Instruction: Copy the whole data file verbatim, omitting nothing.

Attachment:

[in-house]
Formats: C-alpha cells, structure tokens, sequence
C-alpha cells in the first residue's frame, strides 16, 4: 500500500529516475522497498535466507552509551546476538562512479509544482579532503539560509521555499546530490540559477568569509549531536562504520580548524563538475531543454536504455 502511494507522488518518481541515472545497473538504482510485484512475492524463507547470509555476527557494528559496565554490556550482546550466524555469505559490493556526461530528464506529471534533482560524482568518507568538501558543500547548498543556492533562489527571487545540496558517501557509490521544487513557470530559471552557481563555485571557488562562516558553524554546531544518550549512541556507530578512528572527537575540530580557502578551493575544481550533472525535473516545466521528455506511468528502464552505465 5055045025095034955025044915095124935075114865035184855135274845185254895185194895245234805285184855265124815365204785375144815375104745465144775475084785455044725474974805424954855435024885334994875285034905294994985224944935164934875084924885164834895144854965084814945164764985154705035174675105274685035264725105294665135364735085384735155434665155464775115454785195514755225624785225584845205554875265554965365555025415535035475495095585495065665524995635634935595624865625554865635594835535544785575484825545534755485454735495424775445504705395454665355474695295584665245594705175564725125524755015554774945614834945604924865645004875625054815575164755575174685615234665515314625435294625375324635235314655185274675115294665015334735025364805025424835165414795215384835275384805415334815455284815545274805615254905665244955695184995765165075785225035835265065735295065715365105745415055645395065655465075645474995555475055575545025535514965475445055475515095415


[in-house]
Formats: C-alpha cells, structure tokens, sequence
C-alpha cells in the first residue's frame, strides 16, 4: 500500500529516475522497498535466507552509551546476538562512479509544482579532503539560509521555499546530490540559477568569509549531536562504520580548524563538475531543454536504455 502511494507522488518518481541515472545497473538504482510485484512475492524463507547470509555476527557494528559496565554490556550482546550466524555469505559490493556526461530528464506529471534533482560524482568518507568538501558543500547548498543556492533562489527571487545540496558517501557509490521544487513557470530559471552557481563555485571557488562562516558553524554546531544518550549512541556507530578512528572527537575540530580557502578551493575544481550533472525535473516545466521528455506511468528502464552505465 5055045025095034955025044915095124935075114865035184855135274845185254895185194895245234805285184855265124815365204785375144815375104745465144775475084785455044725474974805424954855435024885334994875285034905294994985224944935164934875084924885164834895144854965084814945164764985154705035174675105274685035264725105294665135364735085384735155434665155464775115454785195514755225624785225584845205554875265554965365555025415535035475495095585495065665524995635634935595624865625554865635594835535544785575484825545534755485454735495424775445504705395454665355474695295584665245594705175564725125524755015554774945614834945604924865645004875625054815575164755575174685615234665515314625435294625375324635235314655185274675115294665015334735025364805025424835165414795215384835275384805415334815455284815545274805615254905665244955695184995765165075785225035835265065735295065715365105745415055645395065655465075645474995555475055575545025535514965475445055475515095415